From abuse victim to business owner, community leader

'Marriage is not supposed to be a stumbling block in life'

Elizabeth Lehabe is empowering women and youth in Hammanskraal.
Elizabeth Lehabe is empowering women and youth in Hammanskraal.
Image: Vukuzenzele

Having the courage to leave an abusive marriage resulted in a Tshwane woman becoming a successful business owner.

Elizabeth Lehabe, 49, from Ramotse in Hammanskraal, Tshwane, left an abusive marriage of 25 years and is now thriving as a business owner and community leader.

Lehabe, who is a teacher by profession, is a co-founder and CEO of the Remogoseo Youth and Women Empowerment Project, which was established in 2013.

“Marriage is not supposed to be a stumbling block in your life but I was in an abusive one for many years. One day I decided to leave and ended up losing my house and cars.”

Lehabe’s life took yet another turn in 2001 when she resigned from her job as a teacher to explore business opportunities.

She worked for a company that sold herbs and became interested in the field.

After improving her skills in farming herbs and running a business, she registered the Remogoseo Youth and Women Empowerment Project, which she runs from her home.

The nonprofit organisation provides opportunities to youth and women between the ages of 12 and 75. It is assisted by 72 community members who volunteer their time and skills to fight poverty.

Young members are mostly active in drama, traditional dance, poetry, film production and other forms of art. They also help in agricultural activities, which are mostly attended to by the older generation.

The project also runs manufacturing projects that use recycled materials to produce firebricks, brooms and beaded jewellery.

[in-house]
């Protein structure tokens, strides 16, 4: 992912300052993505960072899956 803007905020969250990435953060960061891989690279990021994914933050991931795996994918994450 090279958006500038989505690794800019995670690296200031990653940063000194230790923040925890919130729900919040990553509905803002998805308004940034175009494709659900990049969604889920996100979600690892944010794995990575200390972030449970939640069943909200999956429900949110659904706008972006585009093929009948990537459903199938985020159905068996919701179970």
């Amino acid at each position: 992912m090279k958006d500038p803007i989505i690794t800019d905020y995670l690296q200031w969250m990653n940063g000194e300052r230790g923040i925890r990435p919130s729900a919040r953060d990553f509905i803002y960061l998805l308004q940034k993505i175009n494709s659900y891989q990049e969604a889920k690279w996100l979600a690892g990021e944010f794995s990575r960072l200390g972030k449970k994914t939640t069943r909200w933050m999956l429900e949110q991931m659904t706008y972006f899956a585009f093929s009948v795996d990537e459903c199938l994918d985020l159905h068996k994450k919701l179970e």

“I believe that to defeat poverty, you have to groom young people from an early age and turn them into active citizens who become the change they want to see in their own communities,” says Lehabe.

With the proceeds from their vegetable and herb gardens, Lehabe and members of the project run a soup kitchen that feeds 98 people every day.

The project is a beneficiary of the Gauteng department of agriculture, land reform & rural development.

The department’s deputy director for economic development, trade and marketing, Lerato Molaudzi, says after talking to Lehabe, the department realised that the project needed assistance.

“My colleagues and I helped to submit a sample of her herbs to the Council for Scientific and Industrial Research for approval.

“We also requested assistance from the department of social development and the Agricultural Research Council, both of which donated food parcels and other essentials to the community and the project,” she said.  –

• This story first appeared in GCIS-Vukuzenzele

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